Interpreter cover illustration for Bowen’s Death of the Heart

Patricia Laurence’s “Capturing Emptiness: Virginia Woolf and Elizabeth Bowen” concentrated on the two writers’ masterpieces, The Death of the Heart and The Years. (I love them both.) Laurence suggested that The Death of the Heart captures the emptiness, the devastation of the era; The Heat of the Day is a book haunted by time and sordid treacheries. Woolf had said she wanted to break the traditions of novel art, and Bowen imitates Woolf: private lives are subsumed by war; the wall between living and dead thins out, the streets seem filled with the already dead, sleeplessness, fatigure, a vivid recreation of what it’s like to live where you are continually bombed and day by day watch other die and wonder when you will. It’s a book about things once unnameable (women who have affairs with men while their husbands are fighting elsewhere is made natural).


Nicole Kidman as Virginia Woolf in the film, The Hours, an unsympathetic rewrite of Woolf’s Mrs Dalloway

In Woolf’s The Years, time is a healing presence; the alienated self finds comfort in memories of a life no longer lived, a past gone. Laurence did not talk of Mrs Dalloway, but some of the images of the three heroines from Michael Cunningham’s novel seem to me to make visible memories and associations people might have of Woolf’s desperate characters in their nonetheless upper class privileged environments.


Meryl Streep as Clarissa Vaughn

It was Kristin B. Bluemel who came up with the term “intermodern” and defined this kind of novel as feminine (men write them too, though much less) and filled with grief and loss, an unbearable misery at the same time as they invite wacky laughter. She began by concentrating on Stevie Smith’s autobiographical, The Holiday (1949)


Glenda Jackson as Stevie Smith in the movie adaptation, Stevie (1978)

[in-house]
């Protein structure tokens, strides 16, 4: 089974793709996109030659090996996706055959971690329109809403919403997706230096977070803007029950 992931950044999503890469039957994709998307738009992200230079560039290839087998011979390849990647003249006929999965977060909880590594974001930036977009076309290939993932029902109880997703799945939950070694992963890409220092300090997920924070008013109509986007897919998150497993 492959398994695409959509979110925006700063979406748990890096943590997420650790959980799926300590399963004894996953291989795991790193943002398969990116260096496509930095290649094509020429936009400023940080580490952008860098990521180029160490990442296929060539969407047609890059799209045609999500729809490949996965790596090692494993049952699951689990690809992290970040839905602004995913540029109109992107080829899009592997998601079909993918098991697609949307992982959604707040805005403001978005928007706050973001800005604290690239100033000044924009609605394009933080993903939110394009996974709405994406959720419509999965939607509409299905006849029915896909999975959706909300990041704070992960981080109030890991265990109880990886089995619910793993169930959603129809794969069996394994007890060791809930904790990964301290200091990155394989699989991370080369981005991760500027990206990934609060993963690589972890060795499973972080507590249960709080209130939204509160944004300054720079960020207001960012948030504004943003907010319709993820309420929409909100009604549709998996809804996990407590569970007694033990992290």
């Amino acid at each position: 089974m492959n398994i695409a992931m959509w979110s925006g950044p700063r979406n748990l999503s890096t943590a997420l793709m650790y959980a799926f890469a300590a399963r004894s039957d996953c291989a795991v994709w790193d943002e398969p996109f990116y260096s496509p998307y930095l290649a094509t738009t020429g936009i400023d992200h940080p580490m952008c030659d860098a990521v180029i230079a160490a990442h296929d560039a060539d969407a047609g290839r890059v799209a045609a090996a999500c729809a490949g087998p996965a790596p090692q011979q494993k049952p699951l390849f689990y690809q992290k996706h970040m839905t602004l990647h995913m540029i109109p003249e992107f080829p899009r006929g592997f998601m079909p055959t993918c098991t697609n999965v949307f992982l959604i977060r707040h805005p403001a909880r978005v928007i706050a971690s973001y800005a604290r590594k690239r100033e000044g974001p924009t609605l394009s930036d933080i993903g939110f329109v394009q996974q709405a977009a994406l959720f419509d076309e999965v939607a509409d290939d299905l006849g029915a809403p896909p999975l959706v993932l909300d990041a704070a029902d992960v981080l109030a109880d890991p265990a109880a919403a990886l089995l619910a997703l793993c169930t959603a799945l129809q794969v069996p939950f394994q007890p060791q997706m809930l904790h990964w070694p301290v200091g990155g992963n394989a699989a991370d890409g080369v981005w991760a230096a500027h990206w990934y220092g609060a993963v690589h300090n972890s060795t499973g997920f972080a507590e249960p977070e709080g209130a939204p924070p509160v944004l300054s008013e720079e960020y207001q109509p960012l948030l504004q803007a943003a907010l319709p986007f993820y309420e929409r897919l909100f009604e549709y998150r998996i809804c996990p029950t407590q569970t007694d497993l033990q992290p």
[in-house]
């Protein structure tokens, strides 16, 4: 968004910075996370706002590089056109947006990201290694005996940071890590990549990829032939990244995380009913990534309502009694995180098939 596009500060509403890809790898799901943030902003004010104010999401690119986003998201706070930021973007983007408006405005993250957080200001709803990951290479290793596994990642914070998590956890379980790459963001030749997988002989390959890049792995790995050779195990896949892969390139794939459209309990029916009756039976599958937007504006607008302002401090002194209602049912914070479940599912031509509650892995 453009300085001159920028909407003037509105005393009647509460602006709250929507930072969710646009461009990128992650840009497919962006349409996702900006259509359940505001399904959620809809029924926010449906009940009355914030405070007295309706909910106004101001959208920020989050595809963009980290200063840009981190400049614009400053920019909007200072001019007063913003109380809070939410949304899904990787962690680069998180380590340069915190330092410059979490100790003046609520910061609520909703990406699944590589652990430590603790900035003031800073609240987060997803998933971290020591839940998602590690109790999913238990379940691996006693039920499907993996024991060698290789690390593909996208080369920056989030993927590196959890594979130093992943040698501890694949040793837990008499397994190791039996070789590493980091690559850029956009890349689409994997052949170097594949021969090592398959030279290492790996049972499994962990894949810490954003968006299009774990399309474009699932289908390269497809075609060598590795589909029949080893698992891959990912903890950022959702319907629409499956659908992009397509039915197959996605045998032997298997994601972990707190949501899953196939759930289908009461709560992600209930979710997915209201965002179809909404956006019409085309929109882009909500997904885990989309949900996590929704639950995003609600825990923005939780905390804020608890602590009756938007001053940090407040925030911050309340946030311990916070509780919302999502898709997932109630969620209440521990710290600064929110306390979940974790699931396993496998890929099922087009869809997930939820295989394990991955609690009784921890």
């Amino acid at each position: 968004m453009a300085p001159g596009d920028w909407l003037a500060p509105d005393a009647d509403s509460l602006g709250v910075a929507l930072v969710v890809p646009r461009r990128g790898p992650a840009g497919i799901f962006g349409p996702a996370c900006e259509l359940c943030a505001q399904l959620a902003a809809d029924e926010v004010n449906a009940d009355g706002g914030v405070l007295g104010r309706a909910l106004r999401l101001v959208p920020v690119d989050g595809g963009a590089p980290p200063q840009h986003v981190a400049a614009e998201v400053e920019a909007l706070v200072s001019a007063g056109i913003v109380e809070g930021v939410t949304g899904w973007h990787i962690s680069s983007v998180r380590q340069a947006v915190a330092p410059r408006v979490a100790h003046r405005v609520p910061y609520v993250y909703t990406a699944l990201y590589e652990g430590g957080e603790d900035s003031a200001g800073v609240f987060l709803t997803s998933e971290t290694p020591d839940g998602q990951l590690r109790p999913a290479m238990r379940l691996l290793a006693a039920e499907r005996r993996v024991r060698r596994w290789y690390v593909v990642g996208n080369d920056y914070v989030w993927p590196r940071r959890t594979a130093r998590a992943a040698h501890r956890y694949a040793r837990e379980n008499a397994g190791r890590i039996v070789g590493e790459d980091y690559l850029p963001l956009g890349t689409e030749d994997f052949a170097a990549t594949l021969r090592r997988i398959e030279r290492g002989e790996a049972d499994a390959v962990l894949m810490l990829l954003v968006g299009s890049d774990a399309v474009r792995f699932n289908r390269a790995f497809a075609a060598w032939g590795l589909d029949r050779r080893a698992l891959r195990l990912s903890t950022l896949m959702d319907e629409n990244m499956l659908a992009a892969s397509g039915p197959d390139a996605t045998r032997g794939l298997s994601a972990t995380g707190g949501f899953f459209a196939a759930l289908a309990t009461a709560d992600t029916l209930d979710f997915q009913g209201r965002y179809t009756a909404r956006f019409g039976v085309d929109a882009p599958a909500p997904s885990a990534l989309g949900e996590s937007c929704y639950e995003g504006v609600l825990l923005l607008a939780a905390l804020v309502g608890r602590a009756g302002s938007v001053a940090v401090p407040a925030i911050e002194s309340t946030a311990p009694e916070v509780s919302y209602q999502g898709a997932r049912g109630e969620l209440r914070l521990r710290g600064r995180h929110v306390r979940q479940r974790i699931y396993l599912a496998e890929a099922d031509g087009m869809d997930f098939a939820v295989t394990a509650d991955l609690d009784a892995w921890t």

Smith implicates history as a sequence of griefs and loss; the style of this and Barbara Comyns’s Our Spoons came from Woolworth’s is dry and restrained on the surface, but a kind of horror, terror, desolation story lurking just below.

Laurence covered Olivia Manning’s School for Love (1951). It resists binaries and also the kind of austere T.S. Eliot metaphysical interpretation many men’s novels can be fitted into. Manning presents an ideology which resists modernism, challenges it. Intermodernism also suggests a group of aesthetic qualities, highly literary, subjective (thus Lehmann belongs here, Elizabeth Taylor), and sometimes filled with quiet ironies and self-deprecating wit (so Patricia Duncker’s Miss Weeton and Cherif belongs here too). Mostly she insisted on how much we weep when we read these books. She urged us to embrace our real and valid emotions.

I love this sort of book myself and was cheered enormously to see it so frankly described and praised with high comic enthusiasm.

Marilyn Zeiber took a different tactic: while her subject was a woman novelist, Muriel Spark, whose novels belonged to this group (The Prime of Miss Jean Brodie, Loitering with Intent, The Driver’s Seat, also outright gothics), she was determined to place them with men’s much-respected books, like Nabokov or Joyce. She too, though, said her subject was misread and misunderstood. Spark is deliciously chilly, uses the light touch to present a radically different perspective on what makes life worth while; she loves to shock with horror special affects. To find herself she had to exile from Scotland and her books present a world that is hollow or without obvious meaning in the center. Writerliness is her aim (as also Nabokov and Joyce).

She discussed The Driver’s Seat as a terrifying novel using traffic to show the absurdities of life. Apparently at the end the heroine wants to be raped and murdered and is; the novel shows a response to experience made up of humiliation, despair and anger, wild laughter too. A mordant book.

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There was little time for discussion afterwards but there were so many people in the large room listening and some seemed as excited and interested as I felt so very quickly interesting comments were made. Does this new sort of fiction invent a new art of lamenting? some people once again can’t stand to have to identify themselves with victims in books, the powerless. Are mockery and ridicule together with crying an appropriate response or are there paralyzed visions? One should not apologize for these books. Since a number of these particular books and the type book they all represent are among my favorite subgenres I’m in no danger of that. And so on and so forth.


Julianne Moore as Laura Brown (the name is iconic) who gives up home, husband, and son, to become a librarian in Cunningham’s The Hours (and is much blamed for it): reading away

E.M.